Journalist Rupa Subramanya tweeted, “Social media is flavour of the mnth. If you think it’s going to influence 2014, it might be a sign u need to be in the real world for a while!” A lady named Prerna Bakshi added to the discussion by tweeting “Why on earth do people go on about #socialmedia when only 11% of people have access to web in #India.” Then the proverbial twitter floodgates opened.
The abovementioned tweets were essentially in response to an article in the Hindu by Shalini Singh, where she stated, “Leveraging social media is top-of-the-agenda for many political strategists”. This was based on data that by 2014, social media platform users could touch up to 120 million, a sizeable number, which could no longer be ignored by the politicians. Other social media watchers have highlighted this fact earlier.
However, detractors point out that when these numbers are translated into percentages, they form a very small portion of the electorate. Also, the reach of the medium is still largely limited to urban & semi-urban areas, and to people with Internet access. Finally, this group is not a monolithic entity. It is very diverse and unpredictable, making it difficult to be harness by one group of people. While many recognize that there is a huge potential in the medium to direct change, the degree of impact is yet untested. Till there is definitive data on this, the matter is open to discussion and speculation.
If we shift focus from merely studying the impact on votes, there is enough evidence to show that social media is now powerful enough to be taken seriously by many quarters. Celebrities had always embraced this medium as a tool for marketing, brand building and connecting with their fan base. But now, even politicians and mainstream media are getting lured by social media. So, where is the attraction and what is the subsequent impact?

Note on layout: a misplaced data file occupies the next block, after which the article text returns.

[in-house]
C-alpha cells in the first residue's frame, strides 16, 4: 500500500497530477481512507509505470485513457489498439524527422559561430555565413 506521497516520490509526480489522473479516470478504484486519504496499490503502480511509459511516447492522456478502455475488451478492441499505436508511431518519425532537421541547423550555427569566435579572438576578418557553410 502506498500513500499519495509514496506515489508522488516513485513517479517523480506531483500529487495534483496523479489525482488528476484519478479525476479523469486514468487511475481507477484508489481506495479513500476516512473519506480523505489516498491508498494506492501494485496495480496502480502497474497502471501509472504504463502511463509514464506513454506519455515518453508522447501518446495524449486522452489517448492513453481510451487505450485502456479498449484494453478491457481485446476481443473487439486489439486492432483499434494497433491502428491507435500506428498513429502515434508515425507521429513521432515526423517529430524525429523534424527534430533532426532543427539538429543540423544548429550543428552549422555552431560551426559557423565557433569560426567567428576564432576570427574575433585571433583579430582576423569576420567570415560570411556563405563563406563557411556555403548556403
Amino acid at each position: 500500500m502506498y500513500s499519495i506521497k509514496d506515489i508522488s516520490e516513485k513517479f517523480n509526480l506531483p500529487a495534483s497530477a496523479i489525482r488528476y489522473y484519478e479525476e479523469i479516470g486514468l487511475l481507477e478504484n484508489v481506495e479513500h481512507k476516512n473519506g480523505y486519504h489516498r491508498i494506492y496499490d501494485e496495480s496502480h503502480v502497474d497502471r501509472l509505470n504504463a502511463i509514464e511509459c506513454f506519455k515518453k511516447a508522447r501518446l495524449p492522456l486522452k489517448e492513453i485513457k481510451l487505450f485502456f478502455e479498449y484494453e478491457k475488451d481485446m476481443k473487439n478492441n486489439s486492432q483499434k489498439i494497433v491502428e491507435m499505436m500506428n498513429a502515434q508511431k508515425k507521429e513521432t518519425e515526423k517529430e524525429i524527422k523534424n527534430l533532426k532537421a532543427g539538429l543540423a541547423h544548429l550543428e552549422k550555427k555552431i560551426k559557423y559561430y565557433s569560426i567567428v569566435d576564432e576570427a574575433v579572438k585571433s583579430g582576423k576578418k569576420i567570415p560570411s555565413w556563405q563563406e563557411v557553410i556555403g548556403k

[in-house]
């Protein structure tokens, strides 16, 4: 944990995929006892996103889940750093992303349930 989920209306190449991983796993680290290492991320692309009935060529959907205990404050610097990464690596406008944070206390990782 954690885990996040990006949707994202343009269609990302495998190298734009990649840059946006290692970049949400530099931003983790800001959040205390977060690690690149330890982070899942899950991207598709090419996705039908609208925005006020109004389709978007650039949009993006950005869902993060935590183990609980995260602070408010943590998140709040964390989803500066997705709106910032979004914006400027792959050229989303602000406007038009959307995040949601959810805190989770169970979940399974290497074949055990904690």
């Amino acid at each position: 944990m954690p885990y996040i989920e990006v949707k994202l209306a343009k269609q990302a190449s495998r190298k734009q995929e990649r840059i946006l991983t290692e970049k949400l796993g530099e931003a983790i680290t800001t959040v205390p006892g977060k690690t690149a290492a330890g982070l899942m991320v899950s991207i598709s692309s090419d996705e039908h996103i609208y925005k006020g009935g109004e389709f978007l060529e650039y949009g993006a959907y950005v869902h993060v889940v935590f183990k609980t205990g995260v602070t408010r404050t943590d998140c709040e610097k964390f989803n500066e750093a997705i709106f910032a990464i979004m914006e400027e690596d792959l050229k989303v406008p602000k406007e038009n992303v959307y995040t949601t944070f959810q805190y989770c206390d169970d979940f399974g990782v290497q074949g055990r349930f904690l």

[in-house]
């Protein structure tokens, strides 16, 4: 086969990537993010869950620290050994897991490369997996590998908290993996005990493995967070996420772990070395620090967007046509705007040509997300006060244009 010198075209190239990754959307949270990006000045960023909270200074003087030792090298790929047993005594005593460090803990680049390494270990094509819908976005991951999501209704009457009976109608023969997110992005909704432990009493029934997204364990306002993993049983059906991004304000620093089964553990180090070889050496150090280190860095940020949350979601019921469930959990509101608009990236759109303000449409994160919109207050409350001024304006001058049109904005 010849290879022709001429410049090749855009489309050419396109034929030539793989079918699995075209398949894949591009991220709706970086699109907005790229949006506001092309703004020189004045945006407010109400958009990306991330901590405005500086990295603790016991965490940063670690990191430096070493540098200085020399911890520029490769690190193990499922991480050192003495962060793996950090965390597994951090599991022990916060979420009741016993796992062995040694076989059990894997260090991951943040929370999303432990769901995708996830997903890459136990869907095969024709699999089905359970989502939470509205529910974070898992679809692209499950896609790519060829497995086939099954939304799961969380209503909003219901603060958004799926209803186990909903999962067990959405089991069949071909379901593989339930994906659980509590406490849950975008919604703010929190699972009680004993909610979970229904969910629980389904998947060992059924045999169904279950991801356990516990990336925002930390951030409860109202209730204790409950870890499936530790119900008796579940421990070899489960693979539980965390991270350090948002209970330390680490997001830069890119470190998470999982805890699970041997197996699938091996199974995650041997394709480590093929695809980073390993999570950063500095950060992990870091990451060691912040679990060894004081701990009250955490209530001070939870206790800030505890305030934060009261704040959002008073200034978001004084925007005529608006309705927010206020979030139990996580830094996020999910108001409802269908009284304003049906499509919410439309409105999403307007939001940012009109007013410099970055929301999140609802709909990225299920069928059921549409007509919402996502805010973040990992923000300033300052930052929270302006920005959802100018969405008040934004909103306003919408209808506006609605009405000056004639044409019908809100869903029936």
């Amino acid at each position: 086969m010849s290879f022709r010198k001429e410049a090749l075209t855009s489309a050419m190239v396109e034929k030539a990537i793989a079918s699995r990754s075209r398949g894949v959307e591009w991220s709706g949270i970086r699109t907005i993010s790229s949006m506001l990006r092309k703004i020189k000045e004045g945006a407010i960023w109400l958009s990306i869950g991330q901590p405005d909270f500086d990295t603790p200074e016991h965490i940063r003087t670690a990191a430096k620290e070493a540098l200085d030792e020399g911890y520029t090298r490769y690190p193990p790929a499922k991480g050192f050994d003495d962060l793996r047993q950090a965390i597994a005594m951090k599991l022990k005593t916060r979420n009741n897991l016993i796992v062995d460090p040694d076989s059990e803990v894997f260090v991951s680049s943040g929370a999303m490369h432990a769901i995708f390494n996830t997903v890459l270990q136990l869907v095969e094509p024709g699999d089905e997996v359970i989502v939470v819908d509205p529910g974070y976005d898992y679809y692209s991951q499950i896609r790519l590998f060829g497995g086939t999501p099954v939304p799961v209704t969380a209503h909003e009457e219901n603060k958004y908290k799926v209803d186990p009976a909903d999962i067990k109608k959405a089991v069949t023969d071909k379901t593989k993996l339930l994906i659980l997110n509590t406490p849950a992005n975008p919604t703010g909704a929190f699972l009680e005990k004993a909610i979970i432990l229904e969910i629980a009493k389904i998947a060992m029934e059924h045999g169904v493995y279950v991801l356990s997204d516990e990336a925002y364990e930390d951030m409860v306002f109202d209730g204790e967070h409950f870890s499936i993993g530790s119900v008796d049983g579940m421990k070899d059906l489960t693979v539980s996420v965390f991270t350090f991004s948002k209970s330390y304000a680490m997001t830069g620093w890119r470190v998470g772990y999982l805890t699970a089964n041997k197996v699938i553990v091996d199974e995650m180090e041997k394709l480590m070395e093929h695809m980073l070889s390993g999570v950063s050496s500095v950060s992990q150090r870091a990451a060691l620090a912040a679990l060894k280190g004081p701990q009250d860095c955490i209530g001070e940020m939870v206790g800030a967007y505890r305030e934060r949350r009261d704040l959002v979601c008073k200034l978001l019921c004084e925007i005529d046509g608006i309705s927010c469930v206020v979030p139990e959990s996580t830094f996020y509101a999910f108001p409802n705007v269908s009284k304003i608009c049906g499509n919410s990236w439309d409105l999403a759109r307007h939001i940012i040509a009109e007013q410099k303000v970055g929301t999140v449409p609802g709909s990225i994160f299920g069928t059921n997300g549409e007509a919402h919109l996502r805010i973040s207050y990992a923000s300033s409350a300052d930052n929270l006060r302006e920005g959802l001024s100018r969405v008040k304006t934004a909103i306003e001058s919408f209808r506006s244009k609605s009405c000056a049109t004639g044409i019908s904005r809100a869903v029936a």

Impact on politicians
For the politicians, social media has become a means to connect directly with their constituents, bypassing filters such as party managers and media experts. Politicians like Narendra Modi and Sashi Tharoor recognized this early on. They embraced the medium through Facebook, tweets and blogs, and now have a huge base of followers. But this is a double-edged sword as it also opens them up for direct and intense scrutiny, which demolishes the mystique that a distant, silent approach often fosters. That is perhaps the reason why people like Rahul Gandhi avoid twitter.
Besides, in an egalitarian and un-moderated exchange, discourse can get uncivil, and each potential blooper can get scrutinized and magnified, as Mr.Tharoor and others have found out to their chagrin.
However, the potential benefits of being able to influence opinion clearly seem to outweigh the negatives. The Bharatiya Janta Party entered the social media fray first. Then the Congress reportedly earmarked a war chest of Rs.100 crores(Read here), and set up a 35-member team to counter anti-congress propaganda. (Read here) Their general secretary Digvijaya Singh articulated the reason when he said, “We need a system to spot trends (on social media) and respond to them so that the views of the opposition do not influence the people.”
For new political entrants, there was an added benefit. As Prashant Bhushan from the Aam Aadmi Party stated in the Hindu, “Internet and social media not only enhances accountability, democratizes communication but also allows new political formations such as ours, to leapfrog the support base, in the absence of traditional cadres”
The embracing of social media has partly been brought about by the failure to control the medium. Mr. Kapil Sibal’s attempts (which he now denies) have been systematically exposed, and article 66A of the Information Technology act has been widely derided in most circles.